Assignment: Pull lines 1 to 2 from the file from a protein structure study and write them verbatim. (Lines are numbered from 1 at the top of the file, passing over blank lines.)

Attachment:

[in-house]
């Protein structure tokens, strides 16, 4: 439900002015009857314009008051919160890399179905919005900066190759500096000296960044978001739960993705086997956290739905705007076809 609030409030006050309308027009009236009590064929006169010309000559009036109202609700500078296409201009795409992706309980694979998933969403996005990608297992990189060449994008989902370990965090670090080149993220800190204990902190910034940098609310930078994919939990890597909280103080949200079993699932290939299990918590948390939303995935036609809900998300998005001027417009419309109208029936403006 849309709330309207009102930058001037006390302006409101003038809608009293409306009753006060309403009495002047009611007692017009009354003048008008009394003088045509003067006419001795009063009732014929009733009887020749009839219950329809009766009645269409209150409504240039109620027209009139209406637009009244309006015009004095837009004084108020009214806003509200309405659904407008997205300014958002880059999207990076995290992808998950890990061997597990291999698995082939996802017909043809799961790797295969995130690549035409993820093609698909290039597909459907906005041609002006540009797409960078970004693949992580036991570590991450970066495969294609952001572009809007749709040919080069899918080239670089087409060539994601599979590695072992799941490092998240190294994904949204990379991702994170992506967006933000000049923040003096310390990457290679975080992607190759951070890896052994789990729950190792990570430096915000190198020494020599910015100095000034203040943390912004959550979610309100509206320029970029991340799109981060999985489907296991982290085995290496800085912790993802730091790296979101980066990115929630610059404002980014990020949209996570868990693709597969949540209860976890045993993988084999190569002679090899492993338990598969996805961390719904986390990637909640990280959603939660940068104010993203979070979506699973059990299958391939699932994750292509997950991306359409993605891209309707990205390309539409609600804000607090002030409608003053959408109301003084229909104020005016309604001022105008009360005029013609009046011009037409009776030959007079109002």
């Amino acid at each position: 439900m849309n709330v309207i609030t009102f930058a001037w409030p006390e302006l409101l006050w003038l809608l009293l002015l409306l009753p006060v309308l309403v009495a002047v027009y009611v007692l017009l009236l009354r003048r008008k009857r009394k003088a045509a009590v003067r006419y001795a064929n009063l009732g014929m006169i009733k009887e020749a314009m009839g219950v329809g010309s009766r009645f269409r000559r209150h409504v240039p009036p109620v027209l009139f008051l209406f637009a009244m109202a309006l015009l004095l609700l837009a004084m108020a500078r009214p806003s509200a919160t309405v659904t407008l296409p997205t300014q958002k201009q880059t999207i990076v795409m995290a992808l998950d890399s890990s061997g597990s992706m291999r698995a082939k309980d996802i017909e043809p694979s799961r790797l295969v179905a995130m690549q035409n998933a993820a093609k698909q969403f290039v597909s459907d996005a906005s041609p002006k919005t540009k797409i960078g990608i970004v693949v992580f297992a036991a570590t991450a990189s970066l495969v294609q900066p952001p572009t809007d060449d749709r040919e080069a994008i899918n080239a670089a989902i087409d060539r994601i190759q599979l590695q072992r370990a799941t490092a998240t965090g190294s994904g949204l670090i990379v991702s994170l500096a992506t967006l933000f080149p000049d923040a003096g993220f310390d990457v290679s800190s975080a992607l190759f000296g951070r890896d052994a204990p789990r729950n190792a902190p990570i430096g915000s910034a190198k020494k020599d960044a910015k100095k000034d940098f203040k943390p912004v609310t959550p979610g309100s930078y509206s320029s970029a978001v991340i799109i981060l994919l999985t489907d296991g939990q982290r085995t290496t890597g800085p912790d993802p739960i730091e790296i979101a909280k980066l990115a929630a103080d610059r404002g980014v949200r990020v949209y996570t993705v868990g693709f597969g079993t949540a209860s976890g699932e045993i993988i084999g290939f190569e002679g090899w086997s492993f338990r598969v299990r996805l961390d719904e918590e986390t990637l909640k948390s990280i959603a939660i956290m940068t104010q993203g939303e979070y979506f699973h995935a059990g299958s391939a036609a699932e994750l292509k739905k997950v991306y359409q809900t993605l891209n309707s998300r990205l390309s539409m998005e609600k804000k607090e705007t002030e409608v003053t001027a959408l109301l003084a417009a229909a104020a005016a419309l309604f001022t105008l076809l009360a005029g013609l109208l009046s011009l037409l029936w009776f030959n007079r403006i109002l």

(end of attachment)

[in-house]
């Protein structure tokens, strides 16, 4: 439900002015009857314009008051919160890399179905919005900066190759500096000296960044978001739960993705086997956290739905705007076809 609030409030006050309308027009009236009590064929006169010309000559009036109202609700500078296409201009795409992706309980694979998933969403996005990608297992990189060449994008989902370990965090670090080149993220800190204990902190910034940098609310930078994919939990890597909280103080949200079993699932290939299990918590948390939303995935036609809900998300998005001027417009419309109208029936403006 849309709330309207009102930058001037006390302006409101003038809608009293409306009753006060309403009495002047009611007692017009009354003048008008009394003088045509003067006419001795009063009732014929009733009887020749009839219950329809009766009645269409209150409504240039109620027209009139209406637009009244309006015009004095837009004084108020009214806003509200309405659904407008997205300014958002880059999207990076995290992808998950890990061997597990291999698995082939996802017909043809799961790797295969995130690549035409993820093609698909290039597909459907906005041609002006540009797409960078970004693949992580036991570590991450970066495969294609952001572009809007749709040919080069899918080239670089087409060539994601599979590695072992799941490092998240190294994904949204990379991702994170992506967006933000000049923040003096310390990457290679975080992607190759951070890896052994789990729950190792990570430096915000190198020494020599910015100095000034203040943390912004959550979610309100509206320029970029991340799109981060999985489907296991982290085995290496800085912790993802730091790296979101980066990115929630610059404002980014990020949209996570868990693709597969949540209860976890045993993988084999190569002679090899492993338990598969996805961390719904986390990637909640990280959603939660940068104010993203979070979506699973059990299958391939699932994750292509997950991306359409993605891209309707990205390309539409609600804000607090002030409608003053959408109301003084229909104020005016309604001022105008009360005029013609009046011009037409009776030959007079109002």